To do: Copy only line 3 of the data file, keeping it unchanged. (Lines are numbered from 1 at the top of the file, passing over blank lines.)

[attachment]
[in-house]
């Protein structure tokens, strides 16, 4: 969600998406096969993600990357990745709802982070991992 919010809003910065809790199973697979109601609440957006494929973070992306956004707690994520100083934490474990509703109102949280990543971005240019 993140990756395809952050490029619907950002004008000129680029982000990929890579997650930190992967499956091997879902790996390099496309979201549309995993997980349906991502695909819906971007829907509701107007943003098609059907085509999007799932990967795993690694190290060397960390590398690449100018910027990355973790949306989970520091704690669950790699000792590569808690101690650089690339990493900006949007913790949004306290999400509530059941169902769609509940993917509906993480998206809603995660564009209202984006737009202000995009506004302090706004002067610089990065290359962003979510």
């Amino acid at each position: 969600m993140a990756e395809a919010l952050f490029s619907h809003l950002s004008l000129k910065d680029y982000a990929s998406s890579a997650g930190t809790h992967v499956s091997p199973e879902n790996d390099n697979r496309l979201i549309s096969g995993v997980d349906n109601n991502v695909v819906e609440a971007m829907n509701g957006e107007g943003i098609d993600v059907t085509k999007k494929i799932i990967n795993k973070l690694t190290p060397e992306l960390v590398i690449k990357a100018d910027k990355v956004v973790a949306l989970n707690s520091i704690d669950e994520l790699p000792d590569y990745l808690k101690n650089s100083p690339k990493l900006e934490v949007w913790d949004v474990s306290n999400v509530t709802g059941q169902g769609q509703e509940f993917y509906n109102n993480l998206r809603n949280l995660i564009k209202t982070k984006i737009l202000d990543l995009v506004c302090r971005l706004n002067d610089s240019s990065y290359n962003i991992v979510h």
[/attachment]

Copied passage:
């Amino acid at each position: 969600m993140a990756e395809a919010l952050f490029s619907h809003l950002s004008l000129k910065d680029y982000a990929s998406s890579a997650g930190t809790h992967v499956s091997p199973e879902n790996d390099n697979r496309l979201i549309s096969g995993v997980d349906n109601n991502v695909v819906e609440a971007m829907n509701g957006e107007g943003i098609d993600v059907t085509k999007k494929i799932i990967n795993k973070l690694t190290p060397e992306l960390v590398i690449k990357a100018d910027k990355v956004v973790a949306l989970n707690s520091i704690d669950e994520l790699p000792d590569y990745l808690k101690n650089s100083p690339k990493l900006e934490v949007w913790d949004v474990s306290n999400v509530t709802g059941q169902g769609q509703e509940f993917y509906n109102n993480l998206r809603n949280l995660i564009k209202t982070k984006i737009l202000d990543l995009v506004c302090r971005l706004n002067d610089s240019s990065y290359n962003i991992v979510h």